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The Garbhadhātu maṇḍala used in Śubhakarasiṃha's teachings from the Mahāvairocana Tantra. Vairocana is located in the center.

Śubhakarasiṃha (637-735 CE) (traditional Chinese: 善無畏; pinyin: Shànwúwèi; Japanese: Zenmui; Korean: 선무외, Seonmuoe; Vietnamese: Thiện Vô Uý) was an eminent Indian Buddhist monk and master of Esoteric Buddhism, who arrived in the Chinese capital Chang'an (now Xi'an) in 716 CE and translated the Mahāvairocana Abhisaṃbodhi Tantra, better known as the Mahāvairocana Sūtra.[1] Four years later another master, Vajrabodhi (670-741 CE), and his pupil Amoghavajra (705-775 CE), would arrive and proceeded to translate other scriptures, thus establishing a second esoteric tradition. Along with these other masters, Śubhakarasiṃha was responsible for bringing Esoteric Buddhism to the height of its popularity in China.[2]

Life in India[edit]

According to his biography, Śubhakarasiṃha was born as the son of royalty in a northeast Indian kingdom, and ascended to the throne as king when he was thirteen years old. Although emerging victorious from a power struggle with his older brothers, he turned over his position to his oldest brother and entered the monastic life. He became well known for his supernatural abilities, and finally settled in Nālandā where he met the master Dharmagupta. After being instructed by him, Śubhakarasiṃha became a traveling teacher, and was then told by Dharmagupta to go further east to China.[3]

Life in China[edit]

When Śubhakarasiṃha arrived in China, he was already eighty years old. Upon his arrival, he became well known for his supernatural abilities, and became favored by Emperor Xuanzong of the Tang Dynasty. It was during this time that he translated several works of Esoteric Buddhism including the Mahāvairocana Abhisaṃbodhi Tantra.[4]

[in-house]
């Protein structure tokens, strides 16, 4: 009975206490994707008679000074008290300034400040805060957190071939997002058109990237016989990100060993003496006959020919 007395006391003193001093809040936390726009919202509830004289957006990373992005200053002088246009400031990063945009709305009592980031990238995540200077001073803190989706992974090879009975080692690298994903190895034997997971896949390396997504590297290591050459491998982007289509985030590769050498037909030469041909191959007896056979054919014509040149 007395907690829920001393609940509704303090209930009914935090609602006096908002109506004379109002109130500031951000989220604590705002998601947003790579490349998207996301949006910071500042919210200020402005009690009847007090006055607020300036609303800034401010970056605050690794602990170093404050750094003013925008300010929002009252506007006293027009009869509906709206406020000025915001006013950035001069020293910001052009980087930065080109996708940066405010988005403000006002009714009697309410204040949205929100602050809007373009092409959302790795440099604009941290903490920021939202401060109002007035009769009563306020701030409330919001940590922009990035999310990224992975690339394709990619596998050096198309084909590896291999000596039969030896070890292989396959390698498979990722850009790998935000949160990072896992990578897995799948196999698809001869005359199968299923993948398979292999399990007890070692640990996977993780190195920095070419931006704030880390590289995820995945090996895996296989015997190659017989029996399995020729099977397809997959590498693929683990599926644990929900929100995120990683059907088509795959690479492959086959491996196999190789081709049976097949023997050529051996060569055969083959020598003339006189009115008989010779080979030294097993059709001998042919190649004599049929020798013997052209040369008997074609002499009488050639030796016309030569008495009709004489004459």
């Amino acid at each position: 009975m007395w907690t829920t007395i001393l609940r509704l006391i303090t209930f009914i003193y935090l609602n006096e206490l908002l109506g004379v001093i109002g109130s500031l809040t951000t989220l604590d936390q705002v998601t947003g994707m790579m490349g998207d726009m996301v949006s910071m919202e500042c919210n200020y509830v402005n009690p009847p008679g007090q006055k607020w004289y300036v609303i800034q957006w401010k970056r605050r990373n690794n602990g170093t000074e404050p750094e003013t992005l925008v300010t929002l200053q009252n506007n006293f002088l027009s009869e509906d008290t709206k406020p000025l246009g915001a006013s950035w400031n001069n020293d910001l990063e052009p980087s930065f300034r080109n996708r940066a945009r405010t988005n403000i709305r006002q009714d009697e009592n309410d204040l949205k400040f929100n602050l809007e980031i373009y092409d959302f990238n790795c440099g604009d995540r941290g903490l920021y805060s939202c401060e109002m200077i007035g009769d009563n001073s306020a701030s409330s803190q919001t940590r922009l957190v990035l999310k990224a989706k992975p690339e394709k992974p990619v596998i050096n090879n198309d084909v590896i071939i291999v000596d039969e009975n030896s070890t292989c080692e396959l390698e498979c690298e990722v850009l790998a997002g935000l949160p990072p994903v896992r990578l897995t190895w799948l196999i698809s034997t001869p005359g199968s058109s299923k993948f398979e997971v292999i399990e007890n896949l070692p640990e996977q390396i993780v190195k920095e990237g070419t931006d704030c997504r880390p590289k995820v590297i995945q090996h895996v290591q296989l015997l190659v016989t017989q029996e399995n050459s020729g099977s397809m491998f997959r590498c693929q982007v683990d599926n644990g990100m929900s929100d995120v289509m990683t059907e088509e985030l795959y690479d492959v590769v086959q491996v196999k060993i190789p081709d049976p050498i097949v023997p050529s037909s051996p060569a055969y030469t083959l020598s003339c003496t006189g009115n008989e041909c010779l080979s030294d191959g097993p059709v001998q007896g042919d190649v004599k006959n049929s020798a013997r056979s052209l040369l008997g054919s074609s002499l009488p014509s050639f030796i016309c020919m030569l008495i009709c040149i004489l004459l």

With Yixing[edit]

According to Robert Sharf, Chán Master Yi Xing (Ch. 一行禅師) was the most eminent of his students. Yixing belonged to the northern school of Chán Buddhism, but this was not seen by Chinese Buddhist culture as being fundamentally different from the esoteric teachings of Śubhakarasiṃha.[5] Around the turn of the eighth century, the northern school was known for its esoteric practices of dhāraṇīs and mantras.[6]

In Shingon Buddhism[edit]

Śubhakarasiṃha was the first patriarch of the Shingon teachings in China. Following Śubhakarasiṃha, the lineage is traced to his student Chán Master Yixing, then to Huiguo (Ch. 惠果), and finally to Kūkai (Jp. 空海), who brought the teachings of Śubhakarasiṃha and his translation of the Mahāvairocana Abhisaṃbodhi Tantra to Japan.


  1. ^ Baruah, Bibbhuti (2008) Buddhist Sects and Sectarianism: p. 170
  2. ^ Baruah, Bibbhuti (2008) Buddhist Sects and Sectarianism: p. 170
  3. ^ Baruah, Bibbhuti (2008) Buddhist Sects and Sectarianism: p. 170
  4. ^ Baruah, Bibbhuti (2008) Buddhist Sects and Sectarianism: p. 170
  5. ^ Sharf, Robert (2001) Coming to Terms With Chinese Buddhism: A Reading of the Treasure Store Treatise: p. 268
  6. ^ Faure, Bernard (1997) The Will to Orthodoxy: A Critical Genealogy of Northern Chan Buddhism: p. 85